Any social change as broad gauged as that
sketched in "The Strange Disappearance of
Civic America" is surely complex--with multiple causes, conflicting
countertrends, and uncertain consequences--so I welcome a lively discussion of
these issues, especially with interlocutors as sophisticated as those in this
symposium. In my view, four central questions must be considered:
1. Is it
true that civic engagement has declined in the last few decades--that is, have
Americans' connections with their communities become attenuated? My 1995 article
on "Bowling Alone" surveyed this issue, and "Strange
Disappearance" briefly reviewed the evidence. This is the central question
addressed by Schudson.
2. If so, why has it happened? "Strange Disappearance" was a
first attempt to sort through some possible answers to this question. Schudson,
Skocpol, and Valelly all respond in part to this question.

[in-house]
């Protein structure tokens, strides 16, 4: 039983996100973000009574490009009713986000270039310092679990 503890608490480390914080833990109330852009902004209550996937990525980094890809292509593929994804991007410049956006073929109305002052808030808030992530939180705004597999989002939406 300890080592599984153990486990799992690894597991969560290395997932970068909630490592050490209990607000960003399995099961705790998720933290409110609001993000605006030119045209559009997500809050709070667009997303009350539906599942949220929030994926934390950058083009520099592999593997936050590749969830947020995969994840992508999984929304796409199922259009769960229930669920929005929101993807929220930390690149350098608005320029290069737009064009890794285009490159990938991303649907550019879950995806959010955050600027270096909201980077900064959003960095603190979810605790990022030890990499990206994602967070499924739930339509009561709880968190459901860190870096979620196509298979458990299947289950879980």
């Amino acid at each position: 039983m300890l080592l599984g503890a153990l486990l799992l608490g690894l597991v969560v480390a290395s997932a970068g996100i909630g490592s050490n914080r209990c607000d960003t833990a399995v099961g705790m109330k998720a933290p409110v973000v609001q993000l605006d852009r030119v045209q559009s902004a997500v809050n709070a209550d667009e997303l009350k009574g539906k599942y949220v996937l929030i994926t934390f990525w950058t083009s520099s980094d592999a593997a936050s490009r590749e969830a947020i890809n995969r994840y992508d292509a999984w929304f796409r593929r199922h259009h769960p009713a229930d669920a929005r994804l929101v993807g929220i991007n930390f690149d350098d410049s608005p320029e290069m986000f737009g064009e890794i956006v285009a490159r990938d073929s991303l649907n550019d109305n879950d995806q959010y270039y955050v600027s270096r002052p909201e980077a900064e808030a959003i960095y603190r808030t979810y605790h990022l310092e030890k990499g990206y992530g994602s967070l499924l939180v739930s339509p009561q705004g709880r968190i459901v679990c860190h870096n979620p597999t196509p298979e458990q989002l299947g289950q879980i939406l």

3. Does it
matter? That is, does civic engagement (or its absence) actually have
significant consequences for the health of our communities? This question has
not been debated thus far, and I shall here assume--like my critics here--that,
for the most part, the answer is "yes." However, "civic
engagement" comes in many forms, some healthful and others not, so
exploring the diverse consequences of those different forms will be a central
concern of my larger project.
4. What can we do about it? This is, in many
respects, the question that most concerns me. It is the focus of a gathering
debate in conservative circles, but until now it has been ignored by
progressives. I am thus delighted that it is at the core of Skocpol's
First, has anything changed? Americans engage
with our communities and with one another in many different forms--in families,
around the water cooler, at church, on the street corner, over the barbecue, in
voluntary associations, in political gatherings, and myriad other settings. No
single archive records all these encounters, but I have tried to pull together
as diverse an array of evidence as possible--multiple surveys, membership